1. Sharam, C (2009), The Samurai: Myth Versus Reality, weblog post, 26 November, viewed 7 September 2017, <https://thegoldeneggs.wordpress.com>

 

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3 comments

  1. Once again, I have to tell you how much I enjoyed your autoethnographic take on ‘Seven Samurai’. Your personal revelation on Kurosawa’s critical representation of eastern mythology was really interesting to read, especially from someone who was also unaware of Kurosawa’s divisive nature. There’s a really interesting film essay (link below) on the criterion website that further discusses Kurosawa’s deconstruction of 16th Japan that you may find super interesting and possibly helpful for further research. https://www.criterion.com/current/posts/443-a-time-of-honor-seven-samurai-and-sixteenth-century-japan. Really good job man!

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  2. Your revelation about the samurai’s being social climbers is quite interesting and something I was not aware. Throughout most films I’ve seen regarding samurai’s they have always been depicted as you mentioned ‘the altruistic and heroic’ much like the knight in shining armour.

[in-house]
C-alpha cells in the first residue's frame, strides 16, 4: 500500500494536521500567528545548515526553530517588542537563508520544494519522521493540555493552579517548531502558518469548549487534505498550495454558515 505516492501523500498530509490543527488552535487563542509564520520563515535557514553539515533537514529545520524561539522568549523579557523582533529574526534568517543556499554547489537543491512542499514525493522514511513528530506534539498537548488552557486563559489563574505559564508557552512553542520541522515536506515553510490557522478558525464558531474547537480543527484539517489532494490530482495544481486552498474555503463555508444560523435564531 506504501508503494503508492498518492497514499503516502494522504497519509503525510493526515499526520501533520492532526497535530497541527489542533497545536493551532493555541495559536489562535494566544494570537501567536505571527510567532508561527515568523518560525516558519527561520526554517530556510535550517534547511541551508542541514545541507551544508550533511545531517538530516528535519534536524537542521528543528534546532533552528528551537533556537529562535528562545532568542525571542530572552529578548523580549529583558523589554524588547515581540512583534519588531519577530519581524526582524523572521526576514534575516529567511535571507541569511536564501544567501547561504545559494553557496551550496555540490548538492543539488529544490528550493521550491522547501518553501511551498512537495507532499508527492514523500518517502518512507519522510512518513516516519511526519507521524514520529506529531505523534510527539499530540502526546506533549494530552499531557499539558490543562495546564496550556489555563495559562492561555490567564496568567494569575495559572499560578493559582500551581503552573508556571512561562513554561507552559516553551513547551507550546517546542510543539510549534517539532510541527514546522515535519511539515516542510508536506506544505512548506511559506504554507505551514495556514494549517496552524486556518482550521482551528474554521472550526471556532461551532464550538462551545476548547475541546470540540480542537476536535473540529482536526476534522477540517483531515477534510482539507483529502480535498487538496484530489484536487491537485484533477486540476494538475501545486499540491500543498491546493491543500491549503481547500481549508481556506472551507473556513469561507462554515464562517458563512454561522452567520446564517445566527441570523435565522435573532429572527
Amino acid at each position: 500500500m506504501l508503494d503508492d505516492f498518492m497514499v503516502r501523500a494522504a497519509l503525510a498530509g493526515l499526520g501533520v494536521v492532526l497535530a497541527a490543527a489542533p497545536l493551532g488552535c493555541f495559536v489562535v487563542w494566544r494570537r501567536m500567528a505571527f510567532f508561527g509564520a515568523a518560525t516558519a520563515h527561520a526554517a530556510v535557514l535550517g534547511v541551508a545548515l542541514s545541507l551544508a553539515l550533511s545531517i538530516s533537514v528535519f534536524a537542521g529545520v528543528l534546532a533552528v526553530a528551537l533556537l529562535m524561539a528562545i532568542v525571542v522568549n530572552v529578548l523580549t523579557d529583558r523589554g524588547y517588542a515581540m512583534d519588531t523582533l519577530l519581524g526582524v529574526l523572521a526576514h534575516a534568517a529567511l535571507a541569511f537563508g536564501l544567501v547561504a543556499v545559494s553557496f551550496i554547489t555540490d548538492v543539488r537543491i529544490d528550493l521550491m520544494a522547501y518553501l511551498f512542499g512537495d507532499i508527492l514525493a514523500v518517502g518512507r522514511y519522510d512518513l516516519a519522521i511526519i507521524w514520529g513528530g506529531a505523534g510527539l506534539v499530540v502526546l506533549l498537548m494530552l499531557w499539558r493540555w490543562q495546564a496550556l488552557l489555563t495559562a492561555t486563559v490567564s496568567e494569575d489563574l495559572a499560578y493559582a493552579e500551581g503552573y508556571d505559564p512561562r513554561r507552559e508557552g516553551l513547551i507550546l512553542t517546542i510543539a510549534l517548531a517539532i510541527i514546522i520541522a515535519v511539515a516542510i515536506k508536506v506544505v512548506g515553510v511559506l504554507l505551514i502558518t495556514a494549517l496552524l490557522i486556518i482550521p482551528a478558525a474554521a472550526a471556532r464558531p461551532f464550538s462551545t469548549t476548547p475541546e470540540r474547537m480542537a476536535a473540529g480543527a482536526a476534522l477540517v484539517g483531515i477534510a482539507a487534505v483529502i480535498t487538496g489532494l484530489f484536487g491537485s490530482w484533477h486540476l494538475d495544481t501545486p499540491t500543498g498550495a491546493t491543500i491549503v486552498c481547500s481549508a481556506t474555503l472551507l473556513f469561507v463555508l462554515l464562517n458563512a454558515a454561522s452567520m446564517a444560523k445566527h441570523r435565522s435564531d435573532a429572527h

Do you think that the reason Kurosawa was acclaimed internationally but not locally may have been due to the depictions in the film? Over seas viewers might’ve enjoyed seeing the “other” through a story different to what they have seen already, while locally he was divisive because the people of Japan may not wanted to see the idea of Samurai’s distorted.

    “The problem that arises from this representation is that the film avoids challenging stereotypes of the ‘other’ and instead, encourages them.”(Smith, 2008). While this quote is talking about Japanese representation in Australian film it could be applied here. This could help to explain Kurosawa’s divisiveness, he challenged the idea of other and directly challenged stereotypes.